Before you provide the task to the candidates, test it on your coworkers/teammates under the same interview constraints. Make a clear note of their approaches, the time taken to finish the task, where they got stuck, etc. There are multiple benefits to it:
Though testing the task beforehand requires you to put in some extra effort, overall, it’s a good strategy to make the interviewing process much more meaningful.
What makes technical interviews challenging for recruiters is that they usually don’t have the same technical skill set that is desired in the candidate. To make life better, it is important to have a good mix of people in the room to eliminate hiring biases.
It’s often said that employees are as good as the hiring team, here are a few traits of a great panel:
It’s always a good idea to include those who tested the task beforehand on the panel, they can be really helpful in navigating through the interview and assessing the technical skills of the candidates.
While resumes today are not a judge of someone’s true potential, they still offer a lot of insight into the candidate.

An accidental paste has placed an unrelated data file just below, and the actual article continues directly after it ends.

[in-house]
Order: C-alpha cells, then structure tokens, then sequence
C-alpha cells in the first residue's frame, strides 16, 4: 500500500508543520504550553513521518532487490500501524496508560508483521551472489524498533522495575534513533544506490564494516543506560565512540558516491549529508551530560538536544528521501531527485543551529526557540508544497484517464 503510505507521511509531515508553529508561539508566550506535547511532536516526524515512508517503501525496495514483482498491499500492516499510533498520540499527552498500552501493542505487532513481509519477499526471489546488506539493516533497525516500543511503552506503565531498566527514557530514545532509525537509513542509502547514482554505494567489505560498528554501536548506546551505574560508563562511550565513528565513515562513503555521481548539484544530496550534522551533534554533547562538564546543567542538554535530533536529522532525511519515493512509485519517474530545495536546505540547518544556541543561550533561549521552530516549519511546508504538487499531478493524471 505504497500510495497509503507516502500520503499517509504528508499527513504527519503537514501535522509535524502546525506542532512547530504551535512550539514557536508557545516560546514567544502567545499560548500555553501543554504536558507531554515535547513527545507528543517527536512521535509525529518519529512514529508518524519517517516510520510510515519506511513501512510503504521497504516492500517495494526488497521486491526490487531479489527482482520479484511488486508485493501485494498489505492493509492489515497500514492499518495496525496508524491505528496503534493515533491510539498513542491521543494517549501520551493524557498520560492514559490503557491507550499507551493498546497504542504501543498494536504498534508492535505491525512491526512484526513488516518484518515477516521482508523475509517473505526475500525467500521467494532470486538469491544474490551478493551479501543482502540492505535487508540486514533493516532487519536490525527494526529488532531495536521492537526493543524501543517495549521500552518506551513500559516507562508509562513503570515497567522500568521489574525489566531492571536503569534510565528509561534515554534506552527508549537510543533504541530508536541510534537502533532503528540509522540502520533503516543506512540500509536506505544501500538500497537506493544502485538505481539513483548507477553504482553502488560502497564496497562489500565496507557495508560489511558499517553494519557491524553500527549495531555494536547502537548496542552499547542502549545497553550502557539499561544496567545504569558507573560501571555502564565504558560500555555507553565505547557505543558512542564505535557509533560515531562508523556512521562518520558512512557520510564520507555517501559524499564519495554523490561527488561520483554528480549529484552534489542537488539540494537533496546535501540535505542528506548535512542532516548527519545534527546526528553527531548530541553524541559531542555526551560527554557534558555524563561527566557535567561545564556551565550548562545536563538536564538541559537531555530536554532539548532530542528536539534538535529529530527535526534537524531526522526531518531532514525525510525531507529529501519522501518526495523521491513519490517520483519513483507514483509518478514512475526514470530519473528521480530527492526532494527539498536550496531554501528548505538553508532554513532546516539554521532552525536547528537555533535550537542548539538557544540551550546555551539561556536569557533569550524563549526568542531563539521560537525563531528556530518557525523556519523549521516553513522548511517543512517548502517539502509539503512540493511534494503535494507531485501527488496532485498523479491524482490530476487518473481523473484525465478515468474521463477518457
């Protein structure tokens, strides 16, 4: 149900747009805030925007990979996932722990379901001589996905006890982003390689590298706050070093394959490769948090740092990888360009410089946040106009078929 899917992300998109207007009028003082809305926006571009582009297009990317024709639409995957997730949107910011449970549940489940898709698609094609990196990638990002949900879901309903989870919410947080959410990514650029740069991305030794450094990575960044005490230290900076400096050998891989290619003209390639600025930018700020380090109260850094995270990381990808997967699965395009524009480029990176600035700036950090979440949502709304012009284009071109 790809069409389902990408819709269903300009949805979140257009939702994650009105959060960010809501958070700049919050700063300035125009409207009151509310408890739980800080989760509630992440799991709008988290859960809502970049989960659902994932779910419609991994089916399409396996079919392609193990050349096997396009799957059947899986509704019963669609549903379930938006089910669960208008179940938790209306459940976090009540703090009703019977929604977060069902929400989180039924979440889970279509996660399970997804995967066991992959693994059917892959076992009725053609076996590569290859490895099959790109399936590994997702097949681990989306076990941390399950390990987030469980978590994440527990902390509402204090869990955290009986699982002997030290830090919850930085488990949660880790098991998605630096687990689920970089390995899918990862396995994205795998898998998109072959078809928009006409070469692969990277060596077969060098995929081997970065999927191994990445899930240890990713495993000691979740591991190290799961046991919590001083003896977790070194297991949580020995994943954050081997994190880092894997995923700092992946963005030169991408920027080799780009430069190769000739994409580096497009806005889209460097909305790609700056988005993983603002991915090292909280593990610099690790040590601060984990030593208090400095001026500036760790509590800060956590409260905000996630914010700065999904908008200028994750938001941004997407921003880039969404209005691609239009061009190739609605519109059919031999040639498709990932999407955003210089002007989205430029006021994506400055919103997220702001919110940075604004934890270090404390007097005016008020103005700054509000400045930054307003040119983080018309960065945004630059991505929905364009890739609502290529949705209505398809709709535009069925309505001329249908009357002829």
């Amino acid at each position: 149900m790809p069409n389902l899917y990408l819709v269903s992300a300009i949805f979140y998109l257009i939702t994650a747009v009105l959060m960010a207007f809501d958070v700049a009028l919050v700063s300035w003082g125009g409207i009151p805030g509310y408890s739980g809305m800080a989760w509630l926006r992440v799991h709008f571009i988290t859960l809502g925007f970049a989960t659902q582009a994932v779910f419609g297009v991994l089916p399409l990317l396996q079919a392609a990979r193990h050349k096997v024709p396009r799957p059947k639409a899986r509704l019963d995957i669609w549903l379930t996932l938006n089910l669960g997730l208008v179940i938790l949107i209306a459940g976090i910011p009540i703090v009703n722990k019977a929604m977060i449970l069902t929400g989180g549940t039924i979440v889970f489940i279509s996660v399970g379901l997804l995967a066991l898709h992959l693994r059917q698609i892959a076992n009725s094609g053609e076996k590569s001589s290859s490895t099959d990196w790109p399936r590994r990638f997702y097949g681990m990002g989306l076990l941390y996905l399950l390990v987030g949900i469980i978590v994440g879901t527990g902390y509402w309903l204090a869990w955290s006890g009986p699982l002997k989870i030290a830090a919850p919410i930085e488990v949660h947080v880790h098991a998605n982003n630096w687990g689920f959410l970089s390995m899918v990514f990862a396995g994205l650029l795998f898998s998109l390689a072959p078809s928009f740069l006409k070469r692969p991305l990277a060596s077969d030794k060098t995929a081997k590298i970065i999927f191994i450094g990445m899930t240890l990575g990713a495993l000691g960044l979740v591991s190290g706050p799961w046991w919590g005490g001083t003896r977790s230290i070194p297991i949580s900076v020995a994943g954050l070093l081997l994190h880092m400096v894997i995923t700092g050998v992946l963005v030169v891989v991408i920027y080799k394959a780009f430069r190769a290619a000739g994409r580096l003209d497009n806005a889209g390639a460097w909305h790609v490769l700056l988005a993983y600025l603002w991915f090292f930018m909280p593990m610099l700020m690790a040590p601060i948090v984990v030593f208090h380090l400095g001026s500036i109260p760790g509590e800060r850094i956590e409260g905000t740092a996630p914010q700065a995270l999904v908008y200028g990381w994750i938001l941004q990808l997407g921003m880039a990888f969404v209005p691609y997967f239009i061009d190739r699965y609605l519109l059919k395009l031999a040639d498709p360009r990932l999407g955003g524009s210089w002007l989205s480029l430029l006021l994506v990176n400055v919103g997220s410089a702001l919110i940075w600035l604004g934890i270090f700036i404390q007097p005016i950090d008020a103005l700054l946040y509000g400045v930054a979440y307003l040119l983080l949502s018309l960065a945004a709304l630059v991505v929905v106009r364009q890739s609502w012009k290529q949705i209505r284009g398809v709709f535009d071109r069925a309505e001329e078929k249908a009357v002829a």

Beginning with your introduction, be it formal or informal sets the stage for the interview. This is the part where you’ll get to ask non-technical questions to the candidate or screen the candidates for their soft skills i.e. communication and time management, overall personality and attitude towards work, ability to lead, etc. While technical questions are the focus of any technical interview, the person should also be able to fit perfectly into the team.
Accounting for nearly 70% of the time, this is the highlight of the interview, based on which you’ll decide whether the candidate fits into the role. As said earlier, make your candidates code on a computer instead of a whiteboard. Here’s how you can go about it:
For a detailed reading on the coding/programming part, read this brilliant blog piece.
Once the candidate finishes or the allotted time has passed, you can start questioning how they accomplished the task provided to them. Though by now, you would have got a fair understanding of their technical skills, asking further questions can help in improving that understanding
We have finally come to the end of the interview, the panel can now meet to exchange their notes and discuss their experience with the candidate. Each member should individually express how they feel about the candidate. The panel can then critically analyze the feedback and decide whether to offer the job or shortlist for the next stage of the interview. Take a look at a few points that will help you make your mind
In this article, former Amazon VP, Neil Roseman says that the expectation should be to hire better people than when you were hired. Ultimately, you want someone smart, can take charge, lifts the team’s spirit and is a fun person to work with!
Recruitment is a tedious process and a better understanding of the time and money involved in hiring can greatly impact the whole business and its progress.
Studies in the past have shown that when it comes to an ideal job, salary isn’t everything.